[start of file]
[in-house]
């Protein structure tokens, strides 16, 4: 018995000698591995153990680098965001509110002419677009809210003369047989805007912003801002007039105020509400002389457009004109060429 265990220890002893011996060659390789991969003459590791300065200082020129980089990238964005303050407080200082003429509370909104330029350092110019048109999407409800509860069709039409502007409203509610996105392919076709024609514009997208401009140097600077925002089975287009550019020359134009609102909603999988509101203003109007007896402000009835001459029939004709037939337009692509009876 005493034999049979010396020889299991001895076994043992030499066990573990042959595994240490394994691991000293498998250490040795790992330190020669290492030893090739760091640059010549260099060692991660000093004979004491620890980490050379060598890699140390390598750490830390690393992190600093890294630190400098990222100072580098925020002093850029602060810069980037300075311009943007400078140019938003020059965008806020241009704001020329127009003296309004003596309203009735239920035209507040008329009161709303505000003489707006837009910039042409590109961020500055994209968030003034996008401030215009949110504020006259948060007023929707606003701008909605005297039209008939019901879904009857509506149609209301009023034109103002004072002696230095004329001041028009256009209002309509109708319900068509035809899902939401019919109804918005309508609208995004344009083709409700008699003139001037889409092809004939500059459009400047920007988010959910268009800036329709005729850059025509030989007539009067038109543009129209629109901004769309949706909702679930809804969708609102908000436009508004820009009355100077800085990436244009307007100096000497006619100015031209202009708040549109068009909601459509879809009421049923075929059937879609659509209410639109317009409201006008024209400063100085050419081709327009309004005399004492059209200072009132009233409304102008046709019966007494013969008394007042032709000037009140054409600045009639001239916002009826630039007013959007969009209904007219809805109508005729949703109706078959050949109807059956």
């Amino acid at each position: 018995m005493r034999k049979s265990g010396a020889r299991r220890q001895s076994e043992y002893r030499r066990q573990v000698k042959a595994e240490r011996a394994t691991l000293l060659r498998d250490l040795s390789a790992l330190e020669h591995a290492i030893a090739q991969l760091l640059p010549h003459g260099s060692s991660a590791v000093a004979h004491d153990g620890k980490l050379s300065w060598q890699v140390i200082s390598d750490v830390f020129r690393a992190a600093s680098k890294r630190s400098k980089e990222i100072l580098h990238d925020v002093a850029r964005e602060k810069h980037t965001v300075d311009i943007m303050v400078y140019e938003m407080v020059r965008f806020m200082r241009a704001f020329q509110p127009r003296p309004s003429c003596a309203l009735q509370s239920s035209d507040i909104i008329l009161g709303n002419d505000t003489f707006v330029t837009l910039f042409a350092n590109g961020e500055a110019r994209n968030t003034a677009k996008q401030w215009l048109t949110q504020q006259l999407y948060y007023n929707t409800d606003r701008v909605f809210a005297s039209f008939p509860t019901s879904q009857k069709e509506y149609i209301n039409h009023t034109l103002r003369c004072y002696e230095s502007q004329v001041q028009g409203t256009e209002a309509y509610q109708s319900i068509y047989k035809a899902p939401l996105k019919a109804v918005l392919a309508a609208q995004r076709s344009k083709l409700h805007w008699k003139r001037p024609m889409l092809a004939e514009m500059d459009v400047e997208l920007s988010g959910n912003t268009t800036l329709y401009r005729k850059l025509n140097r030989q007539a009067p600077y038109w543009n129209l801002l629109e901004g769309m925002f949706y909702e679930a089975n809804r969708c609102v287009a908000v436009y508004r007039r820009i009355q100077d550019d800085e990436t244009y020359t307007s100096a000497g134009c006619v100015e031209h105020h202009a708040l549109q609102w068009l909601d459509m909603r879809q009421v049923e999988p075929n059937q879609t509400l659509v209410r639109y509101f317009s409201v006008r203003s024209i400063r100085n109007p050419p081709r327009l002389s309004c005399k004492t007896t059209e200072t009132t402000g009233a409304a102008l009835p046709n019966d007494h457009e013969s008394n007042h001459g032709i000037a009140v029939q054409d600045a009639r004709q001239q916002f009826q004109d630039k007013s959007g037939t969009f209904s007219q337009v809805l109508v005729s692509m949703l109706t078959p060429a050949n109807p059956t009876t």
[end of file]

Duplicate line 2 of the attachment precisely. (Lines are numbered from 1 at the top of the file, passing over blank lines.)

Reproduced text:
């Protein structure tokens, strides 16, 4: 018995000698591995153990680098965001509110002419677009809210003369047989805007912003801002007039105020509400002389457009004109060429 265990220890002893011996060659390789991969003459590791300065200082020129980089990238964005303050407080200082003429509370909104330029350092110019048109999407409800509860069709039409502007409203509610996105392919076709024609514009997208401009140097600077925002089975287009550019020359134009609102909603999988509101203003109007007896402000009835001459029939004709037939337009692509009876 005493034999049979010396020889299991001895076994043992030499066990573990042959595994240490394994691991000293498998250490040795790992330190020669290492030893090739760091640059010549260099060692991660000093004979004491620890980490050379060598890699140390390598750490830390690393992190600093890294630190400098990222100072580098925020002093850029602060810069980037300075311009943007400078140019938003020059965008806020241009704001020329127009003296309004003596309203009735239920035209507040008329009161709303505000003489707006837009910039042409590109961020500055994209968030003034996008401030215009949110504020006259948060007023929707606003701008909605005297039209008939019901879904009857509506149609209301009023034109103002004072002696230095004329001041028009256009209002309509109708319900068509035809899902939401019919109804918005309508609208995004344009083709409700008699003139001037889409092809004939500059459009400047920007988010959910268009800036329709005729850059025509030989007539009067038109543009129209629109901004769309949706909702679930809804969708609102908000436009508004820009009355100077800085990436244009307007100096000497006619100015031209202009708040549109068009909601459509879809009421049923075929059937879609659509209410639109317009409201006008024209400063100085050419081709327009309004005399004492059209200072009132009233409304102008046709019966007494013969008394007042032709000037009140054409600045009639001239916002009826630039007013959007969009209904007219809805109508005729949703109706078959050949109807059956």